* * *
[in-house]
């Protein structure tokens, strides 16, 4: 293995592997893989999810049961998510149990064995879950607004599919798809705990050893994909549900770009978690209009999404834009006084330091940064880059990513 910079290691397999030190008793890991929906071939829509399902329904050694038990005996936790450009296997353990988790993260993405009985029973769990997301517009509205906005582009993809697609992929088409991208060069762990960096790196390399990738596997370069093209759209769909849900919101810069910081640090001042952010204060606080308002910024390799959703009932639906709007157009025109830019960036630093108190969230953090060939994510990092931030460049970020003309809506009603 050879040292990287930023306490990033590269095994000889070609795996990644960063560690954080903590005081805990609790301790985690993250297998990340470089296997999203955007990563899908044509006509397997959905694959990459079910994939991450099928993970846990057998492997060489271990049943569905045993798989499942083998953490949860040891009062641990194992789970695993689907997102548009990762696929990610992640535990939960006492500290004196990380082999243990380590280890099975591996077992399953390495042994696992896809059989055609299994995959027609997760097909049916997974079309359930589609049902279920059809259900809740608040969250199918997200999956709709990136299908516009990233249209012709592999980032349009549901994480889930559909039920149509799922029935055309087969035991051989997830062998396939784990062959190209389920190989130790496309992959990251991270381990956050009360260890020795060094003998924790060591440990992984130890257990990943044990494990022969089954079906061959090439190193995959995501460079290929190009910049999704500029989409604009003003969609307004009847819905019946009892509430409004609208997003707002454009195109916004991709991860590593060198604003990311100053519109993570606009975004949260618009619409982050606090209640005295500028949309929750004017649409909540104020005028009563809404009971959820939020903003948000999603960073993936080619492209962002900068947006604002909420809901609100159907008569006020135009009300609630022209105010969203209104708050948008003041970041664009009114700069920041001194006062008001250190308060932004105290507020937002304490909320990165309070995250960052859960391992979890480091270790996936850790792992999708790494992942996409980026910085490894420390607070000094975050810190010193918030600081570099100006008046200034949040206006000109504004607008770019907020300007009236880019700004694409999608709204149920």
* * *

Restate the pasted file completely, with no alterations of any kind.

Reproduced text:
[in-house]
């Protein structure tokens, strides 16, 4: 293995592997893989999810049961998510149990064995879950607004599919798809705990050893994909549900770009978690209009999404834009006084330091940064880059990513 910079290691397999030190008793890991929906071939829509399902329904050694038990005996936790450009296997353990988790993260993405009985029973769990997301517009509205906005582009993809697609992929088409991208060069762990960096790196390399990738596997370069093209759209769909849900919101810069910081640090001042952010204060606080308002910024390799959703009932639906709007157009025109830019960036630093108190969230953090060939994510990092931030460049970020003309809506009603 050879040292990287930023306490990033590269095994000889070609795996990644960063560690954080903590005081805990609790301790985690993250297998990340470089296997999203955007990563899908044509006509397997959905694959990459079910994939991450099928993970846990057998492997060489271990049943569905045993798989499942083998953490949860040891009062641990194992789970695993689907997102548009990762696929990610992640535990939960006492500290004196990380082999243990380590280890099975591996077992399953390495042994696992896809059989055609299994995959027609997760097909049916997974079309359930589609049902279920059809259900809740608040969250199918997200999956709709990136299908516009990233249209012709592999980032349009549901994480889930559909039920149509799922029935055309087969035991051989997830062998396939784990062959190209389920190989130790496309992959990251991270381990956050009360260890020795060094003998924790060591440990992984130890257990990943044990494990022969089954079906061959090439190193995959995501460079290929190009910049999704500029989409604009003003969609307004009847819905019946009892509430409004609208997003707002454009195109916004991709991860590593060198604003990311100053519109993570606009975004949260618009619409982050606090209640005295500028949309929750004017649409909540104020005028009563809404009971959820939020903003948000999603960073993936080619492209962002900068947006604002909420809901609100159907008569006020135009009300609630022209105010969203209104708050948008003041970041664009009114700069920041001194006062008001250190308060932004105290507020937002304490909320990165309070995250960052859960391992979890480091270790996936850790792992999708790494992942996409980026910085490894420390607070000094975050810190010193918030600081570099100006008046200034949040206006000109504004607008770019907020300007009236880019700004694409999608709204149920």